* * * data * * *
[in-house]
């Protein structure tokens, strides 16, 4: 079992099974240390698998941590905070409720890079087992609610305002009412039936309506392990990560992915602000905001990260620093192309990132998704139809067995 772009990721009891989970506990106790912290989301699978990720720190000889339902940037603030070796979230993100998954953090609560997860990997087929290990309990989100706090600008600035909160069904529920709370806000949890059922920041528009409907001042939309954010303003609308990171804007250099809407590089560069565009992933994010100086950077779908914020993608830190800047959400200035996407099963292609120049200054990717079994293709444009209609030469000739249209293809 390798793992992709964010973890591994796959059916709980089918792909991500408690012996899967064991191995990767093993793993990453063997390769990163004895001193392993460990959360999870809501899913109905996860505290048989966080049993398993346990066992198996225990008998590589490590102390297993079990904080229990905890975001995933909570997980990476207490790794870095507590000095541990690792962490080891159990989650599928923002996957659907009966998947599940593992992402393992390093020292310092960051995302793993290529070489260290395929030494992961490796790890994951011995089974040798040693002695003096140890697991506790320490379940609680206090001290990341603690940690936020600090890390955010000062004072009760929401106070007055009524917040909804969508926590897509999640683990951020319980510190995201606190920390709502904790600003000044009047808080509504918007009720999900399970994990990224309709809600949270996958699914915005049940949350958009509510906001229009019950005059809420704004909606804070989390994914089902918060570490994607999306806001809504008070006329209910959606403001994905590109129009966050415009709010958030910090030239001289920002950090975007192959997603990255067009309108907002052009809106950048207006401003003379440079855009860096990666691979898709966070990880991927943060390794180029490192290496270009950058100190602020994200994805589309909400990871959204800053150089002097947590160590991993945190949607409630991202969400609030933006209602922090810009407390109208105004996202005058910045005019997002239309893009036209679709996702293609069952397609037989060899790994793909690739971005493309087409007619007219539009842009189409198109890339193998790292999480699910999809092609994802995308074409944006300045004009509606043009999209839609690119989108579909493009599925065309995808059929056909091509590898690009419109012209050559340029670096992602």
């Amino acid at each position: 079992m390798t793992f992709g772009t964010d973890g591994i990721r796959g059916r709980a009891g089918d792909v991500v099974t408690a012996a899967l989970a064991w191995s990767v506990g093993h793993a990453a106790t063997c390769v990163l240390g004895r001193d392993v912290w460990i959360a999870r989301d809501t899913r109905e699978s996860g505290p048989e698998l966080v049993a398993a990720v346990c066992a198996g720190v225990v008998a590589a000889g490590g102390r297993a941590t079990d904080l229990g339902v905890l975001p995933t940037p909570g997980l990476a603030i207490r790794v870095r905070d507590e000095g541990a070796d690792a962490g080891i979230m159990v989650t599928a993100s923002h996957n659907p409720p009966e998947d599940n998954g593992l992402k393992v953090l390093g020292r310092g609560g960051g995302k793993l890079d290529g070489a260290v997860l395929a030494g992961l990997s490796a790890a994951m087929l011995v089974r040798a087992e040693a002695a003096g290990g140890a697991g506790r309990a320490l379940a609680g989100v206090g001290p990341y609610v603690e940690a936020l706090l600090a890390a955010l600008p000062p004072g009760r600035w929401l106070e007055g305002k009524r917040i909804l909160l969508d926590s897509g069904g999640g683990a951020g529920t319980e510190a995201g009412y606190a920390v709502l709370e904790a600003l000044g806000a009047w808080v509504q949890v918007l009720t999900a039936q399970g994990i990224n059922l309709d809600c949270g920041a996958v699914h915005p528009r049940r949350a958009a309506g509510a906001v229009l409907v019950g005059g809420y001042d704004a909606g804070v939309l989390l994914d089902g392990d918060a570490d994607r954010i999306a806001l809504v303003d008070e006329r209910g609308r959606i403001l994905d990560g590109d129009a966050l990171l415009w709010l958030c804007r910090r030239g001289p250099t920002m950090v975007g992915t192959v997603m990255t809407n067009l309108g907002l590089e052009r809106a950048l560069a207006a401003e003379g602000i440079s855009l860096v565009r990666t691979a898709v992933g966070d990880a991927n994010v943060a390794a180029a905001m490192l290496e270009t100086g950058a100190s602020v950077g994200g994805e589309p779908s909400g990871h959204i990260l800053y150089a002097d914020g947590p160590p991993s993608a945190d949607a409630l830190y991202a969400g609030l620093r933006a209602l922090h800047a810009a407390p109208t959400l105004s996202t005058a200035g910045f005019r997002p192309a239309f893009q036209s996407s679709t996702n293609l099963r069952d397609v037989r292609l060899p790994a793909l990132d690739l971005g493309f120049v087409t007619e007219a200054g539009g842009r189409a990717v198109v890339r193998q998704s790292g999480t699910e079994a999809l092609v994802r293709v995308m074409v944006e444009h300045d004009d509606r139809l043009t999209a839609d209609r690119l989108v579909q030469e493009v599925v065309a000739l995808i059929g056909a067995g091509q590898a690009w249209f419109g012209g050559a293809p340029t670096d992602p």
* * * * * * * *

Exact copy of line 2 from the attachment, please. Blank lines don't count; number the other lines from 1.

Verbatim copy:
């Protein structure tokens, strides 16, 4: 079992099974240390698998941590905070409720890079087992609610305002009412039936309506392990990560992915602000905001990260620093192309990132998704139809067995 772009990721009891989970506990106790912290989301699978990720720190000889339902940037603030070796979230993100998954953090609560997860990997087929290990309990989100706090600008600035909160069904529920709370806000949890059922920041528009409907001042939309954010303003609308990171804007250099809407590089560069565009992933994010100086950077779908914020993608830190800047959400200035996407099963292609120049200054990717079994293709444009209609030469000739249209293809 390798793992992709964010973890591994796959059916709980089918792909991500408690012996899967064991191995990767093993793993990453063997390769990163004895001193392993460990959360999870809501899913109905996860505290048989966080049993398993346990066992198996225990008998590589490590102390297993079990904080229990905890975001995933909570997980990476207490790794870095507590000095541990690792962490080891159990989650599928923002996957659907009966998947599940593992992402393992390093020292310092960051995302793993290529070489260290395929030494992961490796790890994951011995089974040798040693002695003096140890697991506790320490379940609680206090001290990341603690940690936020600090890390955010000062004072009760929401106070007055009524917040909804969508926590897509999640683990951020319980510190995201606190920390709502904790600003000044009047808080509504918007009720999900399970994990990224309709809600949270996958699914915005049940949350958009509510906001229009019950005059809420704004909606804070989390994914089902918060570490994607999306806001809504008070006329209910959606403001994905590109129009966050415009709010958030910090030239001289920002950090975007192959997603990255067009309108907002052009809106950048207006401003003379440079855009860096990666691979898709966070990880991927943060390794180029490192290496270009950058100190602020994200994805589309909400990871959204800053150089002097947590160590991993945190949607409630991202969400609030933006209602922090810009407390109208105004996202005058910045005019997002239309893009036209679709996702293609069952397609037989060899790994793909690739971005493309087409007619007219539009842009189409198109890339193998790292999480699910999809092609994802995308074409944006300045004009509606043009999209839609690119989108579909493009599925065309995808059929056909091509590898690009419109012209050559340029670096992602």